Interpretations:The Ballad Of Davy Crockett (In Outer Space)

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Why is it that I'm hearing a political message in this about the cold war? --Dunklekuh81

Well, the original song comes from the 1950's, arguably the height of the Cold War. Crockett is the ultimate American and here he is participating in the Space Race (the competition being the Reds). There may be something metaphorical about the dog there too. Basically, it's the combination of a 50's icon and outer space naturally brings to mind the Cold War. --dogonfire

What strengthens the case about this pertaining to the Cold War is that in the animated movie released onto the Family Podcast, the ending scene of this song is with Crockett fighting and eventually befriending a bear who claimed the planet at the same time Davy did with a Chinese Flag (Red, Hammer and Sickle on top left corner -> Communism -> Russia).
That's the flag of the Soviet Union. The Chinese flag has the same colors, but has stars; no hammers or sickles. Russia was not an independent state during the Cold War Space Race. (I only point that out because I had an elementary school teacher who would rant about how we shouldn't call the Soviets "Russians" because Russia was just one part of the Union of Soviet Socialist Republics. This was burned into my mind and even today, when I hear someone refer to the Soviets of old as "Russian" my brow wrinkles.) --makebase

To me this being after the "theme song" for Here Comes Science foreshadows the next kids' album.... Here Comes History? --MetalDetector 18:45, 22 September 2009 (UTC)

Davy Crockett? Or David Bowman?[edit]

I am shocked that no one noticed this yet - It seems like this song is at the very least inspired by 2001: A Space Odyssey as well as Davy Crockett. (Spoilers for 2001 abound in case anyone here has never seen/read it.)

"Reborn in the stratosphere..." - Much like at the end of 2001, how David Bowman is "reborn" as the Star Child.

"...and saturn bound" - The novelization of 2001 has the crew of the Discovery One headed for Saturn, where in the movie, Saturn comes after Jupiter, which makes it a logical place to go to after being "reborn."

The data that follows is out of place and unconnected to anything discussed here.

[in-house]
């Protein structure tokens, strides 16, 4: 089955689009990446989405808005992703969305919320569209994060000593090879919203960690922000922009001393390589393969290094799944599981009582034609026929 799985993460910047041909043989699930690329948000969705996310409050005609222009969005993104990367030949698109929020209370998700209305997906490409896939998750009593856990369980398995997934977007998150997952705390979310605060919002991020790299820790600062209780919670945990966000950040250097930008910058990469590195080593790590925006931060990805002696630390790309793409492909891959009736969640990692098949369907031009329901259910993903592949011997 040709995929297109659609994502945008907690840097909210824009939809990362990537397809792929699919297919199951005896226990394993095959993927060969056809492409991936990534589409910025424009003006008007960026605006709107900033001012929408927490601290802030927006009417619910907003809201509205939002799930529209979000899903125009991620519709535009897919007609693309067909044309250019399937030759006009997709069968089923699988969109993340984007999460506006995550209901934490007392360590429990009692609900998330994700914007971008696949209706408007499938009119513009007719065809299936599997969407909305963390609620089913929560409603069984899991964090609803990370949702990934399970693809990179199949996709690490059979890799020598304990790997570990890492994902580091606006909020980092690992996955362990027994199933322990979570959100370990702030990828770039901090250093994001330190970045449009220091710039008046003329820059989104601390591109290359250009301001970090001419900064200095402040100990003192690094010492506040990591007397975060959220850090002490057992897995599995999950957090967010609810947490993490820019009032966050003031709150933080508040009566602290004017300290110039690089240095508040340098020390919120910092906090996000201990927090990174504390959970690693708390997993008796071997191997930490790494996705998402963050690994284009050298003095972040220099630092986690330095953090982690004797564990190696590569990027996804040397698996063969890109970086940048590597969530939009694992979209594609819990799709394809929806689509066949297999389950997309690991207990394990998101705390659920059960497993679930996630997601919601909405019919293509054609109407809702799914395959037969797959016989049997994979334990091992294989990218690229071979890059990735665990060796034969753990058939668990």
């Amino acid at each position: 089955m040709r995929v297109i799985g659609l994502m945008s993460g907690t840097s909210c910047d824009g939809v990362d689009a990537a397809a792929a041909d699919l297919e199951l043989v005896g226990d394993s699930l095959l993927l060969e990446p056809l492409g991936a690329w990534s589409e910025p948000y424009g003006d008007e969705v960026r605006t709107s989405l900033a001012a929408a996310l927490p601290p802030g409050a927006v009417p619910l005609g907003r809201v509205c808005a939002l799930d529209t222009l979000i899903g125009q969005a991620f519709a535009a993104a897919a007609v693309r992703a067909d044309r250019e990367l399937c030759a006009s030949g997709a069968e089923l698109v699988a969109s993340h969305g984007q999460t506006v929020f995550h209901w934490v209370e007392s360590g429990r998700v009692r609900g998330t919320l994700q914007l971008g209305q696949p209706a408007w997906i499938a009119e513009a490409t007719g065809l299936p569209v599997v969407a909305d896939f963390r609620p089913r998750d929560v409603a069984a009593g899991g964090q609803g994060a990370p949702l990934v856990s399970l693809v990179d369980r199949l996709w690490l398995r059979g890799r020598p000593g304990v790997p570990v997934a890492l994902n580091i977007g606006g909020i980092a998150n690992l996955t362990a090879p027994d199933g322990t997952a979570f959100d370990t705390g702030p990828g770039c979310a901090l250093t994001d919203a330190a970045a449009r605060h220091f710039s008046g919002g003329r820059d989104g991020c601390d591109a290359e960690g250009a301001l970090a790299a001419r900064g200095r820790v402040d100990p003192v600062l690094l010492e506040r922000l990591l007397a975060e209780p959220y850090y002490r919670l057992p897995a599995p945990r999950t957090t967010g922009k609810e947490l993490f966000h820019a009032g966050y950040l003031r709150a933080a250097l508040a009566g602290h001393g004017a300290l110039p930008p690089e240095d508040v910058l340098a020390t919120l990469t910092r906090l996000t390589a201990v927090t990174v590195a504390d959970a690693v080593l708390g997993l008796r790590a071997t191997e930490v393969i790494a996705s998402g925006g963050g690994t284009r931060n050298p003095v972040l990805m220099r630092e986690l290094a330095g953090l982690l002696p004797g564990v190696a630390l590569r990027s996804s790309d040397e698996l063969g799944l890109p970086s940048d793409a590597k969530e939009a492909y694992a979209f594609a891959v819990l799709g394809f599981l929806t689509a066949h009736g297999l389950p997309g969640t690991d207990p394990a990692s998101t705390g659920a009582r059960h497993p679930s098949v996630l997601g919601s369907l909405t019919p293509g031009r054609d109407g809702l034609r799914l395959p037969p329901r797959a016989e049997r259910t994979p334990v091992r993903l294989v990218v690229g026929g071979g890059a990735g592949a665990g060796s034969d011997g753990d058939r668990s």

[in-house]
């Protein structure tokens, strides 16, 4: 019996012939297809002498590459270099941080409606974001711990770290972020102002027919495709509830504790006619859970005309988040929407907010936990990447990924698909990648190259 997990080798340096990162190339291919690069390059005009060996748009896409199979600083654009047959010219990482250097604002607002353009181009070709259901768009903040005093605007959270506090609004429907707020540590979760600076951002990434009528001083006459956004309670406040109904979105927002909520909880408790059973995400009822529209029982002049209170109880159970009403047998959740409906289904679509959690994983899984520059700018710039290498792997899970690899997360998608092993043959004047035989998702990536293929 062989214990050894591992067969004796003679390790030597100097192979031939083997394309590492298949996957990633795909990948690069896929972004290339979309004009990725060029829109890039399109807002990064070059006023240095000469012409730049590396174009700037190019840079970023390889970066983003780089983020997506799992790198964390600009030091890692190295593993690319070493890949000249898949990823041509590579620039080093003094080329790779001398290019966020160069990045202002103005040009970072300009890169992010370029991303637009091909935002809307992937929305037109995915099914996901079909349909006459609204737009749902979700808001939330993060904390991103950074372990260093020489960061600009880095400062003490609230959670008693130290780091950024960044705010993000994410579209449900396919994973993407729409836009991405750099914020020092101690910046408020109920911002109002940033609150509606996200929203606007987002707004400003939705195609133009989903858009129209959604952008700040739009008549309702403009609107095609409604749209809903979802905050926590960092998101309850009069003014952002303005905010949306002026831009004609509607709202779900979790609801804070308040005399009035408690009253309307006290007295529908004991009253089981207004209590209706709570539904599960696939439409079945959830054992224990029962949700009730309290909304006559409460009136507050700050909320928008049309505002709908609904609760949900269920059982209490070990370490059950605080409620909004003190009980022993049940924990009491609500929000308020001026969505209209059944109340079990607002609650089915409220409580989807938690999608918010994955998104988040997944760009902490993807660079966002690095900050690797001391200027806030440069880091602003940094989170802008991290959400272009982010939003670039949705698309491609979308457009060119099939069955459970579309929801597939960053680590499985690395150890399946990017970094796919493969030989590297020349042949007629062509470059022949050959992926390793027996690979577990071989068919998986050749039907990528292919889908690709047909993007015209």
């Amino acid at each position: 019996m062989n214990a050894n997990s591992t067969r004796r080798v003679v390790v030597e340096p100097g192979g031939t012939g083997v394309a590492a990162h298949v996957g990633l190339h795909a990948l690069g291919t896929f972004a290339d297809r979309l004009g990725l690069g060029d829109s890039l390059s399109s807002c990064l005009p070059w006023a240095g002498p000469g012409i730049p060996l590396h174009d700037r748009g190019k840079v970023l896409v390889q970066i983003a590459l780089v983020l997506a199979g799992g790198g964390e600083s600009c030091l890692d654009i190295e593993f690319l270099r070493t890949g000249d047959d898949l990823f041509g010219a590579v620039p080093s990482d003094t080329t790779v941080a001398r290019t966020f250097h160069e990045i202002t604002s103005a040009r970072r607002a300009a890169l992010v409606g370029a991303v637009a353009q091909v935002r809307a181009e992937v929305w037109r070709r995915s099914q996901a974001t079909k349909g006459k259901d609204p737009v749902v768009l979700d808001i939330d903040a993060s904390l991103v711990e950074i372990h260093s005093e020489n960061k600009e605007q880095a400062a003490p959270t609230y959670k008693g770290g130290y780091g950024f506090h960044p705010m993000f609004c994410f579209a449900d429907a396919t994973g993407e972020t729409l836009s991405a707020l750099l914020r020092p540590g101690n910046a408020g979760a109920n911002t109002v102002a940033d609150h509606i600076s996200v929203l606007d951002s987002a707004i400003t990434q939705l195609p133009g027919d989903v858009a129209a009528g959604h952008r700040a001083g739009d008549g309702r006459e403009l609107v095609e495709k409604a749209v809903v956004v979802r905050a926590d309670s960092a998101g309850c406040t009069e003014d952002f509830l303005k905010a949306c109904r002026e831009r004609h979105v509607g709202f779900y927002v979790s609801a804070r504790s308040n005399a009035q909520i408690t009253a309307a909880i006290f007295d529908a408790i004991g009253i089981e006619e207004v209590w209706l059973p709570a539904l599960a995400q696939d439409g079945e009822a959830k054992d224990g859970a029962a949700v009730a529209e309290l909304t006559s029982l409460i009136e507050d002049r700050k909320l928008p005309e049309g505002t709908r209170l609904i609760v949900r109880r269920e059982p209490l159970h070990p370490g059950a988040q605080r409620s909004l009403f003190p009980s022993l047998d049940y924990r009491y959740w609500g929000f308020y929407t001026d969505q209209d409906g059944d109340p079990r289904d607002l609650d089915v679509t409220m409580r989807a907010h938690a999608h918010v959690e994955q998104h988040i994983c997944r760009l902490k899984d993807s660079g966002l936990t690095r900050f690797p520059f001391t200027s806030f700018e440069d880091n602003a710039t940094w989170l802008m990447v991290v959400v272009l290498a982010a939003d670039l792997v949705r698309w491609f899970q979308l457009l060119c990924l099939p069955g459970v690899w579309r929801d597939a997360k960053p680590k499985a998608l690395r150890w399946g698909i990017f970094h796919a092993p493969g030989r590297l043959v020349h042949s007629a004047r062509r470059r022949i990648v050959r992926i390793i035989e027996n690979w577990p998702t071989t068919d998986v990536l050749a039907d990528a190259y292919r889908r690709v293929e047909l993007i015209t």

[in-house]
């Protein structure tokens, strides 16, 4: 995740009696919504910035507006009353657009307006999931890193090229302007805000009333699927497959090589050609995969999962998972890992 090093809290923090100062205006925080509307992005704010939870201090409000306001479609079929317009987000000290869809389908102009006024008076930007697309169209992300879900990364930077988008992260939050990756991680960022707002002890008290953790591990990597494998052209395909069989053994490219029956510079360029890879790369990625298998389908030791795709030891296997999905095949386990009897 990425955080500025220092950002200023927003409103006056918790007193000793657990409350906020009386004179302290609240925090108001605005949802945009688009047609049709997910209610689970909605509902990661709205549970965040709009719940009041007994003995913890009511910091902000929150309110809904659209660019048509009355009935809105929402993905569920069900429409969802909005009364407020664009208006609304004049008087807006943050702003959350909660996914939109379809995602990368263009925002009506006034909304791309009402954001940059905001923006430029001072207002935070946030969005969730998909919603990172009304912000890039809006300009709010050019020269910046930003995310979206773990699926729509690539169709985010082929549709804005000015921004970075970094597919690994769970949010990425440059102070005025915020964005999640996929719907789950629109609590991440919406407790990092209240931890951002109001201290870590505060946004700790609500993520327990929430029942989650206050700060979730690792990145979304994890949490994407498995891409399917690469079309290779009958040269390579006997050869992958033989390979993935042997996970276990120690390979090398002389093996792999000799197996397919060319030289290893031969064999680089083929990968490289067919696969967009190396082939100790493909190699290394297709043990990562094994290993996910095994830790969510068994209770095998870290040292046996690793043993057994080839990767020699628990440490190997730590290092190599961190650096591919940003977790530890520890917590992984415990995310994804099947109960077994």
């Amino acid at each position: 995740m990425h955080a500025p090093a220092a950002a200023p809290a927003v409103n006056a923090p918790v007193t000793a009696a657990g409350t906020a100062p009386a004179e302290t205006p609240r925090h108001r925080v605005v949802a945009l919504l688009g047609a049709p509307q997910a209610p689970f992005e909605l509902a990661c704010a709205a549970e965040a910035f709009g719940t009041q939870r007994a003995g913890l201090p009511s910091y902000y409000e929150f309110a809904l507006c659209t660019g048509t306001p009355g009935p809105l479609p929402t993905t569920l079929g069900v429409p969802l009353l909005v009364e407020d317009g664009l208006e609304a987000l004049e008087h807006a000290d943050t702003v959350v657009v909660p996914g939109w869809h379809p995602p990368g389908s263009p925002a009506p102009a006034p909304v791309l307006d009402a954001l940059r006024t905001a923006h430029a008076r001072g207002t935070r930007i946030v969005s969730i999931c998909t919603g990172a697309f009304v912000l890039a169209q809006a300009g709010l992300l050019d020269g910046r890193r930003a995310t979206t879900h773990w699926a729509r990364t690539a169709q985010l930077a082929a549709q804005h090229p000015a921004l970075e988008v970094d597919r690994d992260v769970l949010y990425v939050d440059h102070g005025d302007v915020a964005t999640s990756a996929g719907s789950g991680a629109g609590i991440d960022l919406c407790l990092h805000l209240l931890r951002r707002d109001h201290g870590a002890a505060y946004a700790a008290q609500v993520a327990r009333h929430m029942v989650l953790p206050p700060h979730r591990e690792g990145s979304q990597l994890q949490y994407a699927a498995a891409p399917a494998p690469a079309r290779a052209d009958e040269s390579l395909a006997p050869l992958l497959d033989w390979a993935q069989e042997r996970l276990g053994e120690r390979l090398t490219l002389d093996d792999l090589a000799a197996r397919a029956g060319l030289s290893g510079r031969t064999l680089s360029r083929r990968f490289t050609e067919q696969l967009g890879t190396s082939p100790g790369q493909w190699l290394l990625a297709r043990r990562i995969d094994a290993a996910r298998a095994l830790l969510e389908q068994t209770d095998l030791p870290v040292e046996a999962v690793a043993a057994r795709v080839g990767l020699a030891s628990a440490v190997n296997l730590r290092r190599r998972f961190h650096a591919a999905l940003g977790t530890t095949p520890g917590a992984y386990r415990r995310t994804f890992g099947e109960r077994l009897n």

"Jumped from the spaceship just to look around" - in 2001, Dave is forced to jump through the vacuum of space in order to re-board the discovery.

"Messing around with the fabric of time" - once Dave investigates the monolith, he is seen aging and consequently being reborn in a matter of moments.

"He knows who's guilty 'fore there's even a crime" - Kind of a stretch, but this could be a possible reference to the perceived omniscience which Dave gains upon being reborn.

"Hiding in the cargo was a robot drone Programmed to destroy Davy's spaceship home" - This one's fairly obvious: HAL 9000. Especially considering how Davy deals with the robot - He switches out his brain. To add to this, in the video for the song, the robot drone has a single eye much like HAL.

This interpretation may be a bit of a stretch, but it made plenty of sense to my fiancee and I. Even if it's not intentional, it's an amusing coincidence. --Boomerthemoose 17:19, 22 December 2010 (UTC)

Definitely some 2001 overtones, even if it doesn't all fit (Bowman wasn't reborn in the Earth's stratosphere -- he's very far from home when he becomes the Star Child). But there's other sci-fi elements in there as well. "He knows who's guilty 'fore there's even a crime" sure sounds like the "precogs" of Minority Report, though both the film and the Philip K. Dick story on which it is based are set on Earth. And the whole transposition of the Davy Crockett story recalls the Space Western tradition. --Octoflange 05:32, 22 December 2010 (UTC)
I love the 2001 connection. I never noticed the parallels before. I wonder if it was intentional. --makebase